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1) Hey guys, Jonas from Germany here. Since you’re always looking for question, here is another one. As a weekend woodworker who doesn’t get much time in the workshop, I regularly get the problem that milled stock doesn’t get touched for several days before I can continue with the project. Right now I am working on an outdoor table made from European oak and there might be a few weeks between milling the boards and actually assembling the table. I have heard of the solution to use plastic bags or shrink wrap but that doesn’t really work for 7-foot boards. How do you handle stuff like that?
2) Hey guys, love the podcast and thank you for all you guys do! I made a dining room table for my sister-in-law about a month ago. The table is made out of Hard Maple and is 3.5’ wide by 8’ long. I noticed when I first bought the boards that there were some very small, hairline cracks at the very ends of the boards. After glue up I was able to square up the table by cutting the end that had the worst cracks completely off. Unfortunately, I did not have enough material to completely eliminate them from the other end. So instead, I cut as much as I could from the other end and filled the remaining hairline cracks with Plastic Glue wood filler. This seemed to have remedied the problem! I then finished the table with 4-5 coats of water based poly, achieving a nice, thick coat of finish. Now, about a month later, my sister-in-law is showing me spots where the hairline cracks are reappearing. Curiously enough, they’re reappearing from both ends too. My question is multilayered. First, is this cause for concern? The cracks are very small and not easily noticed unless you look very closely. However, will these cracks continue to grow over the years? Second, given how small these cracks are, how can I go about repairing this issue? I don’t know if thin CA glue will help with the issue or simply act as a bandaid. And I don’t believe these cracks are large enough to allow thin epoxy to seep into them. Any help/advice you guys could give would be very much appreciated!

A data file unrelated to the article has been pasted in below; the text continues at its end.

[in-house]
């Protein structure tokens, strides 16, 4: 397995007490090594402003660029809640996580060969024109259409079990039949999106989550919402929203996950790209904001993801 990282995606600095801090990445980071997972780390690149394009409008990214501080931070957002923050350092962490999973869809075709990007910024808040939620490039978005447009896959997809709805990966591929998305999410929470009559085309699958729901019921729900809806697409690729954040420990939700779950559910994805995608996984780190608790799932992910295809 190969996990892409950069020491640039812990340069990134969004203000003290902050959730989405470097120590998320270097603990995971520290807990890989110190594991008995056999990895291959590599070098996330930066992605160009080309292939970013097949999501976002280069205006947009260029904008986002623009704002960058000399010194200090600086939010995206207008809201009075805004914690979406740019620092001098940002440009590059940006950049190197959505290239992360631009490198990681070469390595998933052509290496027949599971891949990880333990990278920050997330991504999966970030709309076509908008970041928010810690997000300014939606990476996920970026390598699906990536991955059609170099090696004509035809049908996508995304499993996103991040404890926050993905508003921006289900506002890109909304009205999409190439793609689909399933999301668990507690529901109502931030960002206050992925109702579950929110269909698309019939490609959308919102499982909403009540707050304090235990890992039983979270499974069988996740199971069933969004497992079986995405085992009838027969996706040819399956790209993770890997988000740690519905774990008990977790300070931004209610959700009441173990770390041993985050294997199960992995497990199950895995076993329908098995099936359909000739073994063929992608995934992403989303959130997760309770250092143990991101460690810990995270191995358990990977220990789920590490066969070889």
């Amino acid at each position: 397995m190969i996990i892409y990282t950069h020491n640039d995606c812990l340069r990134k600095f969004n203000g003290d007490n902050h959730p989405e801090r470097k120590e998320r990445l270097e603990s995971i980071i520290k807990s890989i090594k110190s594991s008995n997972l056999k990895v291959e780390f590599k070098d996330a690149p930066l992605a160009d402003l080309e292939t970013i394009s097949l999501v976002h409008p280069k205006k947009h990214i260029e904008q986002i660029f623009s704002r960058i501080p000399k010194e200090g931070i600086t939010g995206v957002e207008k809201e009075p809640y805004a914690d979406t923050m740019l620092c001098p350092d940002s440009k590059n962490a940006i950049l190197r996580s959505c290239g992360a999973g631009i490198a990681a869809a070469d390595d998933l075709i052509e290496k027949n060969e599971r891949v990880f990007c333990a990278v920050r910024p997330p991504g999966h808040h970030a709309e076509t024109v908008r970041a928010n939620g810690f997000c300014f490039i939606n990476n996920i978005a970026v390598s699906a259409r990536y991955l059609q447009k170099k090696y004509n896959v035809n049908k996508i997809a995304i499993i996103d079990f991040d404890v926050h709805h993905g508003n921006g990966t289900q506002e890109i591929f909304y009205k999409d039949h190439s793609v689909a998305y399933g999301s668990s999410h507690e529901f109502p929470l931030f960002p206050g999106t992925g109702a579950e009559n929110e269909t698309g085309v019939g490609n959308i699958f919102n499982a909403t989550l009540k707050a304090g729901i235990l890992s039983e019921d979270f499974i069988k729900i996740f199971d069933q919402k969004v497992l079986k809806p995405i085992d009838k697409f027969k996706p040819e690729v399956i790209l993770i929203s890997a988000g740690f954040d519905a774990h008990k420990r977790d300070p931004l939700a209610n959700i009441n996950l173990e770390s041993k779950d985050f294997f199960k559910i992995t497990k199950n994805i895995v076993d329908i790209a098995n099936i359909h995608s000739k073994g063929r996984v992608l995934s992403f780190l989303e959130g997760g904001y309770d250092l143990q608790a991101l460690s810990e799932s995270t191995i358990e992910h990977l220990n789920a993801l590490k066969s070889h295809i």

1) Love the show and appreciate what all of you contribute to the woodworking community. I have been a hobbyist woodworker for a long time and though my projects are not fine furniture or wining any awards I truly enjoy time in the shop and making simple things for friends and family.
My question is about finishing. I hate finishing, so much that I feel guilty sometimes that my project truly never really gets completed even those it’s gifted away. I justify to myself that I’m letting the new owner finish it to their preferences but the reality is I hate that step. I’ve done spray on (rattle can) shellac, poly, cheap spray paint, Briwax and rubbed on some polyurethane but I would like to venture out a little farther without fear of ruining my hard work.
Any suggestions on how to take the next step without jumping in over my head? I have sanders, planers, all the usual finishing tools but I’m basically lazy.
2) I am a hobbyist woodworker with a full time job to support my hobby, and I am lucky in the fact that people are asking me to make things that I want to make. With the urban lumber I am really enjoying the wild and crazy figure that comes from non-commercial trees, crotch grain especially, and the randomness of pallets (everything from cedar to white oak and an occasional exotic species). My question, since we are all woodworkers, is how much would you spend to not buy commercial lumber? As an example, I purchased my 14″ bandsaw, 6″ joiner, and 10″ planer used for $400 total. The chainsaw and chainsaw mill cost $130. Am I crazy? Joshua
1)Good morning gents. I hope this finds you well. Thanks for the great show.
So 2 questions that are related:
- I’m losing access to my current workshop – a 2 car garage. Renting commercial space is very expensive, so any other suggestions for finding a space for my workshop would be appreciated. I’m only looking for 400 square feet or so.
- Because of #1, I’m considering joining a community maker space. Pros and Cons?
2) I made a slatted bench out of red oak, but I’m questioning how I want to finish it. The bench is from Steve Ramsay’s course, and can be seen here: https://www.instagram.com/p/B-LKKPyBEVE/
Because of the slats, which are about 3/4″ wide and 2 1/2″ deep, getting finish down there with a sprayer would be impossible, so I think I want to do something I can wipe on. I’ve created my own simple finish of equal parts spar urethane, mineral spirits, and boiled linseed oil (so similar to a Danish oil) that I’ve wiped on to other projects with success, but not sure if there may be other options that I should consider. This is a gift for my parents and will live inside, probably by their patio door for them to sit down on to put on their shoes.
Also, if I go the homemade Danish oil route, any suggestions on how many coats to apply, and what to do between coats? Keep up the great podcast, thank you! -Nick